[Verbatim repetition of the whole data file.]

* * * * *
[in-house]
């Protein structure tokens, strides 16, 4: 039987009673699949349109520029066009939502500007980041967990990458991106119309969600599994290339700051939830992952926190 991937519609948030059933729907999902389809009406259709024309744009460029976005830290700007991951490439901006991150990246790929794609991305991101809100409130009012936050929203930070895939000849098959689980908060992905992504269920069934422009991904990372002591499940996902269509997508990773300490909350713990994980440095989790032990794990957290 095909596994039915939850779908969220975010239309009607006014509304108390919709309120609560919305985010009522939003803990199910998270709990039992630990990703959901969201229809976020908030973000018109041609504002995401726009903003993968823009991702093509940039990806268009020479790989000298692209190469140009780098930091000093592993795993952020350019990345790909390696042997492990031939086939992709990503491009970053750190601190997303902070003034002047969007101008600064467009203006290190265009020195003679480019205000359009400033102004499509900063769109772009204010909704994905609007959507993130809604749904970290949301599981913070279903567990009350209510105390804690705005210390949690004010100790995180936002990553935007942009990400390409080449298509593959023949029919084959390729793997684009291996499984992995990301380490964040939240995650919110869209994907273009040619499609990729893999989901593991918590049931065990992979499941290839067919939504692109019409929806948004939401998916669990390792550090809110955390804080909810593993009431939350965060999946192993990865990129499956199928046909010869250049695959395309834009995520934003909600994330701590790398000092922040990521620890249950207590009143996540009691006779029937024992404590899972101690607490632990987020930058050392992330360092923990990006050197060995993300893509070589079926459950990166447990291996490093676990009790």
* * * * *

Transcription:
[in-house]
């Protein structure tokens, strides 16, 4: 039987009673699949349109520029066009939502500007980041967990990458991106119309969600599994290339700051939830992952926190 991937519609948030059933729907999902389809009406259709024309744009460029976005830290700007991951490439901006991150990246790929794609991305991101809100409130009012936050929203930070895939000849098959689980908060992905992504269920069934422009991904990372002591499940996902269509997508990773300490909350713990994980440095989790032990794990957290 095909596994039915939850779908969220975010239309009607006014509304108390919709309120609560919305985010009522939003803990199910998270709990039992630990990703959901969201229809976020908030973000018109041609504002995401726009903003993968823009991702093509940039990806268009020479790989000298692209190469140009780098930091000093592993795993952020350019990345790909390696042997492990031939086939992709990503491009970053750190601190997303902070003034002047969007101008600064467009203006290190265009020195003679480019205000359009400033102004499509900063769109772009204010909704994905609007959507993130809604749904970290949301599981913070279903567990009350209510105390804690705005210390949690004010100790995180936002990553935007942009990400390409080449298509593959023949029919084959390729793997684009291996499984992995990301380490964040939240995650919110869209994907273009040619499609990729893999989901593991918590049931065990992979499941290839067919939504692109019409929806948004939401998916669990390792550090809110955390804080909810593993009431939350965060999946192993990865990129499956199928046909010869250049695959395309834009995520934003909600994330701590790398000092922040990521620890249950207590009143996540009691006779029937024992404590899972101690607490632990987020930058050392992330360092923990990006050197060995993300893509070589079926459950990166447990291996490093676990009790």